What to expect at the Queen’s funeral


Hello, royal watchers. This is a special edition the newsletter ahead of Queen Elizabeth’s funeral. Reading this online? Sign up here to get this delivered to your inbox.

Queen Elizabeth’s funeral on Monday will follow an elaborate and precisely detailed plan — one the monarch will have signed off on herself.

More than 2,000 people are expected inside Westminster Abbey in central London for the hour-long service, which will begin precisely — as royal events do — at 11 a.m. local time (6 a.m. ET) and be broadcast to an audience around the world.

At its heart is the traditional Church of England funeral service, along with elements of military pomp and circumstance that find their roots in how Queen Victoria wished to have her funeral unfold more than a century ago.

  • You can watch live coverage of the Queen’s funeral starting at 5 a.m. ET on Monday on CBC TV, CBC News Network, CBC Gem, CBCNews.ca and the CBC News app. At noon ET, the broadcast will turn to Ottawa for a national commemorative ceremony. CBC News Network will rebroadcast the funeral at 7 p.m. ET.

    CBC Radio One’s live funeral coverage will start at 5:30 a.m. ET, which will also be available on the CBC Listen app.

Still, there is the potential for surprise, whether in the music, the readings or something else the Queen — who died on Sept. 8, at the age of 96 — might have thought of as she planned for the inevitable day.

“She would have listened to advice, she’ll have taken input from her children, but essentially hers will have been the final voice,” Judith Rowbotham, a social and cultural scholar and visiting research professor at the University of Plymouth in southwestern England, said in an interview.

Elizabeth’s funeral is the first for a monarch in Westminster Abbey since 1760, a fact Rowbotham attributes to the sheer scale of the event, and how it just wouldn’t have been possible in the more frequent — and recent — locale for royal funerals, St. George’s Chapel at Windsor Castle, west of London.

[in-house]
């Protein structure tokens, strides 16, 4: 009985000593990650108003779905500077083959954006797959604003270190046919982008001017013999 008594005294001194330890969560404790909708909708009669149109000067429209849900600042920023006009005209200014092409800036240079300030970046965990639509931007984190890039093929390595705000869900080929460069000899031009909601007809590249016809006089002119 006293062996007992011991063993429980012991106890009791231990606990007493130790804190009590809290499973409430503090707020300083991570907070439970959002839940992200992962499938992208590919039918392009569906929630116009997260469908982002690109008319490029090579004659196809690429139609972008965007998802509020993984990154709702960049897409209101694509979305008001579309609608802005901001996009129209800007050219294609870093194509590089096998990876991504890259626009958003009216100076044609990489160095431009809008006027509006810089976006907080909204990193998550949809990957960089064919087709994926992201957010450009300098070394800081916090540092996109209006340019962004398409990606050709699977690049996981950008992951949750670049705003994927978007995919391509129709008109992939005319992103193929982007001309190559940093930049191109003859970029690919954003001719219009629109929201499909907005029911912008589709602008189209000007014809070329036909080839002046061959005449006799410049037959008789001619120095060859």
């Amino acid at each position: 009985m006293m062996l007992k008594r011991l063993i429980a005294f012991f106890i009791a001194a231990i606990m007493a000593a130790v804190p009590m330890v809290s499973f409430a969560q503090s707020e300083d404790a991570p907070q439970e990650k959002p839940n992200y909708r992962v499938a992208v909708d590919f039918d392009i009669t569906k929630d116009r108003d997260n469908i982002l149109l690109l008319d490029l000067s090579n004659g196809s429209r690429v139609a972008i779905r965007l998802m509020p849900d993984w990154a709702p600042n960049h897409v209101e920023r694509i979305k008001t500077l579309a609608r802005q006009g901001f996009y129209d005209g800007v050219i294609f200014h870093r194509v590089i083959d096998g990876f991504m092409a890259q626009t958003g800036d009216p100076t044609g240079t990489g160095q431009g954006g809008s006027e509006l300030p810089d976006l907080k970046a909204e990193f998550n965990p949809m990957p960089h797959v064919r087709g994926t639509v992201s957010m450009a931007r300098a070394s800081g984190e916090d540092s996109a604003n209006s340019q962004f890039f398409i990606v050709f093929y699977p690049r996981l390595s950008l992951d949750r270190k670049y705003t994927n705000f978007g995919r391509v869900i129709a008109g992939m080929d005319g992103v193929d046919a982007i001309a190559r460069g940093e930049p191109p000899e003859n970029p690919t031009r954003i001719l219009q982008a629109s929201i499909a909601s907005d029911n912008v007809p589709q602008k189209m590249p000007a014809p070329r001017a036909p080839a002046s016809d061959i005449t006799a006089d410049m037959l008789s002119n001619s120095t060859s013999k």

Queen Elizabeth shakes hands with the Dean of Windsor, Eric Knightley Chetwode Hamilton, after the funeral service for her father, King George VI, at St. George’s Chapel on Feb. 15, 1952. (The Associated Press)

“Simply to get in the representatives of the Armed Forces, the reserves, all the organizations with which the Queen has been associated … then this huge phalanx of visiting Commonwealth leaders, members of princely families from across Europe who are related, things like that — you couldn’t accommodate them in Windsor and then in St. George’s Chapel.”

Much speculation has circulated around just who will be inside the abbey. Canada will have a delegation (more on that below), and numerous world leaders are confirmed to be attending.

Some will reportedly travel together to the service from a location a few kilometres away to ease the potential for congestion around the historic church, but at least one leader will reportedly make his own way there: U.S. President Joe Biden and his wife, Jill, are expected to arrive in the Beast, his heavily armoured limousine.

The main pomp and ceremony of Monday’s events begins at 10:44 a.m. local time (5:44 a.m. ET), when a procession to carry the coffin from Westminster Hall to the abbey will begin. Senior members of the Royal Family are expected to walk behind as the casket is transported on a gun carriage pulled by navy sailors. 

The fact that there will be such military pomp goes back to the time of Victoria, who died in 1901 and who, Rowbotham says, wanted to avoid the way in which previous royal funerals had unfolded.

Members of the Royal Family, front row, from left, Queen Elizabeth, Prince Philip, Prince William, Prince Charles and Prince Harry, sit in front of the Queen Mother’s coffin during her funeral service in Westminster Abbey on April 9, 2002. (Ben Curtis/The Associated Press)

When Princess Charlotte, the only child of King George the Fourth, was buried in a nighttime state funeral in 1817, “the undertakers were so drunk they dropped the coffin,” Rowbotham said. 

“William the Fourth’s funeral by all accounts was absolutely shambolic and Victoria was determined that it wasn’t going to be like that for her.”